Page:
Anywhere the eye may wander, it is likely to come across an ad. While advertisements are everywhere, consumers are not always able to recognize them.
Magazines are one of the many outlets in which advertisers try to reach their target audience.
Alumna Annemarie Conte (’01), executive editor of Woman’s Day Magazine, spoke to students on Friday, March 24, in Mayo Concert Hall. Woman’s Day captivates more than 22 million readers with advice and ideas regarding health, family, food, relationships, home and style, according to its Facebook page.
When talking to the students, Conte focused on both branded content and native advertising.
“Why is branded content happening now?” Conte asked.
Conte pointed to the rise of ad-blocking software in online media as the culprit.
“Because you are not paying for content, so someone has to,” Conte said. “Advertising money is down, across the board. Advertising online is on the rise, so if advertisers cannot get people to read their advertisements, they have to find another way in.”
Native advertising resembles the publication’s editorial content, but is paid for by an advertiser and intended to promote a product. Similarly, branded content is a type of advertising that uses the generating of content as a way to promote the particular brand that funds a content’s production.
“So, basically, advertisers pay for placement or the ability to give directional guidance within an editorial or format that mimics editorial,” Conte said. “Branded content tends to be more digital and native advertising tends to be more print, but they’re basically interchangeable and can depend on whatever the client wants.”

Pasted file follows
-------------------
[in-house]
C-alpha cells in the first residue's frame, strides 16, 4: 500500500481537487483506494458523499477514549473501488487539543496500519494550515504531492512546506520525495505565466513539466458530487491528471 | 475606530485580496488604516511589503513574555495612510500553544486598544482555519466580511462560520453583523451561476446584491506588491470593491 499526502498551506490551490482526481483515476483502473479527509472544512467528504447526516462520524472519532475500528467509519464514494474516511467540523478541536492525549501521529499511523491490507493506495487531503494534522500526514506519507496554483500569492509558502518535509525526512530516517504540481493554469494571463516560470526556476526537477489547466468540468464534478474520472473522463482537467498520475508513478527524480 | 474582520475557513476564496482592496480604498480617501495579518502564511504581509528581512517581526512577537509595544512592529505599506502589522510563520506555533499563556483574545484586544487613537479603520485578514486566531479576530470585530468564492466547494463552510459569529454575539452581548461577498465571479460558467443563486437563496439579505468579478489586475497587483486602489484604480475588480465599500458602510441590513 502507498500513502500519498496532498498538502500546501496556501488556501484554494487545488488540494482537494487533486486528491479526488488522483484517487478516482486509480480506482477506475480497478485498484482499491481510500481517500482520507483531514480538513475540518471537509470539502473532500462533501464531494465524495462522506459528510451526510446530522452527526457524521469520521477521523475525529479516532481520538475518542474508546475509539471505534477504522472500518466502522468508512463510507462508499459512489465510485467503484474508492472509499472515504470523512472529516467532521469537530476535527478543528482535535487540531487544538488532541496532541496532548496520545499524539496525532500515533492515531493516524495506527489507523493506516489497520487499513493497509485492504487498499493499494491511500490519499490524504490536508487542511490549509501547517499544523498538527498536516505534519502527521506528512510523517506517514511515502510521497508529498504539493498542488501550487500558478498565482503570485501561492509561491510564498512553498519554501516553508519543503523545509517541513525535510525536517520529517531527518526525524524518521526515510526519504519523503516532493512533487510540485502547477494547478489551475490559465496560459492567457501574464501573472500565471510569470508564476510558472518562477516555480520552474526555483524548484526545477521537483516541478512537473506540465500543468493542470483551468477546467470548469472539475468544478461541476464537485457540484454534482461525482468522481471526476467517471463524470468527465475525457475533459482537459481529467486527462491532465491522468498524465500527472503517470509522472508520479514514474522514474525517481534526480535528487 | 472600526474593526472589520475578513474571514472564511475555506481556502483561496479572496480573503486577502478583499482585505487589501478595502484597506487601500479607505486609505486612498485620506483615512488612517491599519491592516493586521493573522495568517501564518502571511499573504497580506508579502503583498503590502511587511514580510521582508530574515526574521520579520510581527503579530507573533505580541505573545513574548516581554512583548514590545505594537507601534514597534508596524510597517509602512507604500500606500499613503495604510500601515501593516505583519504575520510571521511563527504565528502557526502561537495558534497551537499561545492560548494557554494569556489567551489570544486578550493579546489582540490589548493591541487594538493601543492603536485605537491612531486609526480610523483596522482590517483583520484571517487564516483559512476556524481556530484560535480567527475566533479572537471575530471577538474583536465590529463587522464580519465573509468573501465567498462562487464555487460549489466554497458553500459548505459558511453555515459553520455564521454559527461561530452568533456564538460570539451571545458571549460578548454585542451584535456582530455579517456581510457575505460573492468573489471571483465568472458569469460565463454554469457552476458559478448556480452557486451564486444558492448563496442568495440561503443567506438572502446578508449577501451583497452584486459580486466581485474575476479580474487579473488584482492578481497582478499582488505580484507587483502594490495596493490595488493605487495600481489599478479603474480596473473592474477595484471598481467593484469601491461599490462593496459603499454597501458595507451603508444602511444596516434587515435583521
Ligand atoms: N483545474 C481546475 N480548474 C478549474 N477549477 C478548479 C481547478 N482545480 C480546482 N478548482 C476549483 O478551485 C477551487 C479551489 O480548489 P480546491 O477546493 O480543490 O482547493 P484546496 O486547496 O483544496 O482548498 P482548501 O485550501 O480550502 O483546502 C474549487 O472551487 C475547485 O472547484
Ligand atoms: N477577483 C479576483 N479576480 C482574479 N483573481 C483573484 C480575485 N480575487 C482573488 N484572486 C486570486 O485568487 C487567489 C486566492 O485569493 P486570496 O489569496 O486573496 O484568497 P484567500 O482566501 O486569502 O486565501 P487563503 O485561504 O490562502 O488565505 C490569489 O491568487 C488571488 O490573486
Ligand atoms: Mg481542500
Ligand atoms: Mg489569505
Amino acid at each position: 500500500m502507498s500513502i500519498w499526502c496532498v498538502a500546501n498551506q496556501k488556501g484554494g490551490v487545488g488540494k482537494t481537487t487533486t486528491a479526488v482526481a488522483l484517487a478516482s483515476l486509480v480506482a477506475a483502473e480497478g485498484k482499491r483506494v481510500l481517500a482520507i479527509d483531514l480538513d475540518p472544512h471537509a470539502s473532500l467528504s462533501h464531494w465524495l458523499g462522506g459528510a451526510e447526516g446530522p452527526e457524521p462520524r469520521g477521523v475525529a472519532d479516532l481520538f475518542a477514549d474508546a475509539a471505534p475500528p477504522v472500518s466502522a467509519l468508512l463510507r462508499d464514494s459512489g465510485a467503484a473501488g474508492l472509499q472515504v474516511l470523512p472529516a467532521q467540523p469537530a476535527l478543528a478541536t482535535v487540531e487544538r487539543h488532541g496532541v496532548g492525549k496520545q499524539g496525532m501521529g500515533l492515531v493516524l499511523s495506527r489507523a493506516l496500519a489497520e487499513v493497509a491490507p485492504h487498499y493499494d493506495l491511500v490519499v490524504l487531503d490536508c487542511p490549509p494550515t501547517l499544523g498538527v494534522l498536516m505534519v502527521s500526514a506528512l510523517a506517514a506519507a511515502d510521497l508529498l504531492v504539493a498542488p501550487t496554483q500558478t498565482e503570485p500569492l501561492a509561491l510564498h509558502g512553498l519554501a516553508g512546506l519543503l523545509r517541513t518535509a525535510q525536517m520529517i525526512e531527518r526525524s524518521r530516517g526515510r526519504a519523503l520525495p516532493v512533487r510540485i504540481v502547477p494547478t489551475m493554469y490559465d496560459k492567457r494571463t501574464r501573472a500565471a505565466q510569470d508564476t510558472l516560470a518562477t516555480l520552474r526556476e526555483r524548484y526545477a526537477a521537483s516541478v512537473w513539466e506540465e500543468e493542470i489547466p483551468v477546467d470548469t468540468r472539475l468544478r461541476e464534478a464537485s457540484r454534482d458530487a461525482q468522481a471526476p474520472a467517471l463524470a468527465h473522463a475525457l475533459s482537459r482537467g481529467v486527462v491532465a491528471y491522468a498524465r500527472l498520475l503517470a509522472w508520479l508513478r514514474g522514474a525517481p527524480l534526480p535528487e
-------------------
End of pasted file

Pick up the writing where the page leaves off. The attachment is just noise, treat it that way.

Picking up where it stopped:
Native advertising is used mostly by big media companies because smaller companies do not have the resources, Conte said.
Conte also said brands and companies use social media platforms like Instagram for advertisement.
For example, Lord & Taylor bought a campaign in March 2015 and did not label it as paid content. The company paid “influencers” between $1,000 and $4,000 to post a photo of themselves in a specific dress with with the designer hashtag and “@Lord&Taylor” in their caption.
Lord & Taylor approved every image and every post, but in March 2016, the Federal Trade Commission ruled against Lord and Taylor, stating that its advertisements were not clear and its actions went against rules that were in place since 2009. The FTC could have hit them with a debilitating fine, but, instead, put them in a temporary “penalty box.”
“This campaign reached 11.4 million uniques in two days on Instagram and the dress sold out,” Conte said. “It was very effective.”
While traditional advertising is still popular, sponsored articles dressed up to appear to be part of the editorial content of a specific site are not only becoming more common, but proving to be successful for many companies, as well.